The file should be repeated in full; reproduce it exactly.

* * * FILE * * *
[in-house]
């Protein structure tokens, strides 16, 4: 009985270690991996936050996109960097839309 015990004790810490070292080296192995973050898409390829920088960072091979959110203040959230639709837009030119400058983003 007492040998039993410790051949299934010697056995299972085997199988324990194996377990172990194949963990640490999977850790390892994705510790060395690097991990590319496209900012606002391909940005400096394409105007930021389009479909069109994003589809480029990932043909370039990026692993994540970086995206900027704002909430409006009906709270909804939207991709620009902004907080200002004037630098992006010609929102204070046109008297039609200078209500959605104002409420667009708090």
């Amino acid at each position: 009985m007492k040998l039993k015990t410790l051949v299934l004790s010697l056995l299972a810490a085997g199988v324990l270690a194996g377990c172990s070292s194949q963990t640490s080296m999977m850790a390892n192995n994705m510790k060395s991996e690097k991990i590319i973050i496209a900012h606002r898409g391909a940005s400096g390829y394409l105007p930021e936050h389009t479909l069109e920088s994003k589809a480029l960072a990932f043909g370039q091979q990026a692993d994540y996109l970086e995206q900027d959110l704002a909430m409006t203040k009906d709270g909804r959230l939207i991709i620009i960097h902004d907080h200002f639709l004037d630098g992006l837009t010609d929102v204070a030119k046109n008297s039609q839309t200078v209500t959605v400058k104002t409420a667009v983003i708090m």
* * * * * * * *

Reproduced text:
[in-house]
């Protein structure tokens, strides 16, 4: 009985270690991996936050996109960097839309 015990004790810490070292080296192995973050898409390829920088960072091979959110203040959230639709837009030119400058983003 007492040998039993410790051949299934010697056995299972085997199988324990194996377990172990194949963990640490999977850790390892994705510790060395690097991990590319496209900012606002391909940005400096394409105007930021389009479909069109994003589809480029990932043909370039990026692993994540970086995206900027704002909430409006009906709270909804939207991709620009902004907080200002004037630098992006010609929102204070046109008297039609200078209500959605104002409420667009708090």
């Amino acid at each position: 009985m007492k040998l039993k015990t410790l051949v299934l004790s010697l056995l299972a810490a085997g199988v324990l270690a194996g377990c172990s070292s194949q963990t640490s080296m999977m850790a390892n192995n994705m510790k060395s991996e690097k991990i590319i973050i496209a900012h606002r898409g391909a940005s400096g390829y394409l105007p930021e936050h389009t479909l069109e920088s994003k589809a480029l960072a990932f043909g370039q091979q990026a692993d994540y996109l970086e995206q900027d959110l704002a909430m409006t203040k009906d709270g909804r959230l939207i991709i620009i960097h902004d907080h200002f639709l004037d630098g992006l837009t010609d929102v204070a030119k046109n008297s039609q839309t200078v209500t959605v400058k104002t409420a667009v983003i708090m």